“Helping people get back to normal, getting them water especially on rural blocks – a lot of people had no water. Their houses may have been there but as for the rest of the infrastructure, wasn’t there. There were some nice people taking generators and giving them to people so they could keep food. A lot of people couldn’t get into town. So from there we then worked out what people’s needs were.

“Then COVID hit and slowed everything up with communication, being able to get out to people. But we kept in contact to make sure people were okay and try and organise some things locally.”
Some of the many burnt trees on Richard’s property. Photo: Australian Red Cross/Dilini Perera
Richard reckons for himself it’s going to take a couple of years “before things get back to [where] you don’t have to fix something that was burned by the fire”.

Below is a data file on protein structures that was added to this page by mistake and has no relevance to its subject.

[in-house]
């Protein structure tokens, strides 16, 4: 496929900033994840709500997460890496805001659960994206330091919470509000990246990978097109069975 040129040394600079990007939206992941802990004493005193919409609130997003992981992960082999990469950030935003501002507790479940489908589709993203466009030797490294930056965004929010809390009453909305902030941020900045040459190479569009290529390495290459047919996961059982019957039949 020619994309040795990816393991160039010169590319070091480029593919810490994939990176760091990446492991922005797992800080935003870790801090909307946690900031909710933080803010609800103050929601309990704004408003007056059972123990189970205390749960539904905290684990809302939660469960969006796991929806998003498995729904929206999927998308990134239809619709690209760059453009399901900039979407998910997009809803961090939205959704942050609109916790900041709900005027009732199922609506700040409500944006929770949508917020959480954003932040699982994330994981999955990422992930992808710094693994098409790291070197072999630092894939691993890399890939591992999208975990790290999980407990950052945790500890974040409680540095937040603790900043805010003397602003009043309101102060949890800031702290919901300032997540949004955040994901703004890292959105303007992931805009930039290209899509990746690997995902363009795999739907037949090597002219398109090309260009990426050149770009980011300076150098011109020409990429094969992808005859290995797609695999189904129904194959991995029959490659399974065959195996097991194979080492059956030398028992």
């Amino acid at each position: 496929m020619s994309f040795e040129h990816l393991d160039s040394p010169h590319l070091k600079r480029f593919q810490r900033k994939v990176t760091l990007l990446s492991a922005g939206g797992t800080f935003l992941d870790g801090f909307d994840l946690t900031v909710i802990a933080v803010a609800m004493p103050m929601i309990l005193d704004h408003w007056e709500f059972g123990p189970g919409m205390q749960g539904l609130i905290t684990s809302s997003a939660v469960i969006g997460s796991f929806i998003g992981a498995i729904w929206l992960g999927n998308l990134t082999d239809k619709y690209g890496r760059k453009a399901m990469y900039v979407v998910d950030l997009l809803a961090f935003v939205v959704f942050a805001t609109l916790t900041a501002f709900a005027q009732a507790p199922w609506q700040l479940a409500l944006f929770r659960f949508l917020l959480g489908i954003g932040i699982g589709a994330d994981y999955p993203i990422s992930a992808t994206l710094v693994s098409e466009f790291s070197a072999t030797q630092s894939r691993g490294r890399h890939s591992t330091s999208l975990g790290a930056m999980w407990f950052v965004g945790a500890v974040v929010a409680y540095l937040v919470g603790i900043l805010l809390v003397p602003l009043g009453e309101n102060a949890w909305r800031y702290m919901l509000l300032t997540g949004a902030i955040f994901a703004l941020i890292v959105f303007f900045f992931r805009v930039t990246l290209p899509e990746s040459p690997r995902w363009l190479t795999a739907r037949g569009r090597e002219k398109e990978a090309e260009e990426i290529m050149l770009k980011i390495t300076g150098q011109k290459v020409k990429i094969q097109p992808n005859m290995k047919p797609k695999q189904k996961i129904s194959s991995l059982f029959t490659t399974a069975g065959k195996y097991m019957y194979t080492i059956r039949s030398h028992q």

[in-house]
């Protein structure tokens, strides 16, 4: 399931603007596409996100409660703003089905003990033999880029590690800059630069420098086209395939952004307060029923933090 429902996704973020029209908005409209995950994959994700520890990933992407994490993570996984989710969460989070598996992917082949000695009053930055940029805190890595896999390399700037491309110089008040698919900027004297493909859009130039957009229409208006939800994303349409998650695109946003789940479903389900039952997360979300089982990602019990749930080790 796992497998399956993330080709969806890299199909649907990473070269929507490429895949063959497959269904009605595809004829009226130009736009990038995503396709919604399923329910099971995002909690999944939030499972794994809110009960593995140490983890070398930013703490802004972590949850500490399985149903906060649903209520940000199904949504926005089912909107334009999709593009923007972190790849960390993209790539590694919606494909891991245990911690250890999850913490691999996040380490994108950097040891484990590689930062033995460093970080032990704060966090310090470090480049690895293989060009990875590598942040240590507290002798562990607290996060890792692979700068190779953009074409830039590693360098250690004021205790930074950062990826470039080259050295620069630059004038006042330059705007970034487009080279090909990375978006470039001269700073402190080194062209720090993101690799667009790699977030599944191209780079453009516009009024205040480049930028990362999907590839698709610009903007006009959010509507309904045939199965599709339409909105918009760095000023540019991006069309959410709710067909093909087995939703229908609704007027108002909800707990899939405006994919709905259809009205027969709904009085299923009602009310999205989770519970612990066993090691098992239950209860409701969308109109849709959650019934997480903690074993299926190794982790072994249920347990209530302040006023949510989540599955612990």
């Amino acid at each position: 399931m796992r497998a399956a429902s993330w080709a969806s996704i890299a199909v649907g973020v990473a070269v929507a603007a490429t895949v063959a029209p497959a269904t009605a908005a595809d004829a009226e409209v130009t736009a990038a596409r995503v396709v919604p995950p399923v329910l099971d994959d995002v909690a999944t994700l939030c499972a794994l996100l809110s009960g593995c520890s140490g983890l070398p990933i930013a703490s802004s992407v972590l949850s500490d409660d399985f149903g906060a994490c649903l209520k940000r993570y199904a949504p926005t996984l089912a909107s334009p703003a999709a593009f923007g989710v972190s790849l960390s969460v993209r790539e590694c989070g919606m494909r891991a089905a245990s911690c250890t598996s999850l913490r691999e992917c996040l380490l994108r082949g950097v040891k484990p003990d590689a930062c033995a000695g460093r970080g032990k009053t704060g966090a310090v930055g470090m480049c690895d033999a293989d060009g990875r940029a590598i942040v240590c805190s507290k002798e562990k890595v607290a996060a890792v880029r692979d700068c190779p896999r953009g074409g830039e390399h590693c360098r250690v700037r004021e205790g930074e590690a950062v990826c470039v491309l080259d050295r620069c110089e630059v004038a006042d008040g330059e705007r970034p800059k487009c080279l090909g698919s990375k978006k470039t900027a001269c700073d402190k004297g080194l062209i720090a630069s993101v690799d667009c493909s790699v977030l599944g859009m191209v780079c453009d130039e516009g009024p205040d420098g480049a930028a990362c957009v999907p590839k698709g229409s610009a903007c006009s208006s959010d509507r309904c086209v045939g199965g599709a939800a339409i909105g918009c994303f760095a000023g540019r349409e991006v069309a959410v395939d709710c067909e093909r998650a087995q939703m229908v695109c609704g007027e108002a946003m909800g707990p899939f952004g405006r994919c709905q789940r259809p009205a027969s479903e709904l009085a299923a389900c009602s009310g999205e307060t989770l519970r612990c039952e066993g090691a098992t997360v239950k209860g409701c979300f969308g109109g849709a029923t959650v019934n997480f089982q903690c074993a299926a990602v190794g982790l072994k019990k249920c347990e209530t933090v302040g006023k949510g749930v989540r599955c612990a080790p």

The clean-up alone took a lot of time, he says. “I didn’t even have a hammer after the fire … just simple little things to fix, [because] something was gone, you were left not being able to do a thing.”

Because of demand, it was 16 weeks before he could get a new water tank, he has yet to get internet again, and there are some things that can simply never be replaced. “I don’t think you'd ever replace 40 years of collecting tools.”

He knows for some recovery will take even longer. “I'd imagine Christmas is going to come and people are still going to be trying to work out if they build a new house. What they can afford, were they underinsured, are they going to end up with a lot smaller, is it better just to sell?

“You're seeing this daily, people are still trying to sift through what the insurances have covered … and then you’ve got the DA [Development Application] process.”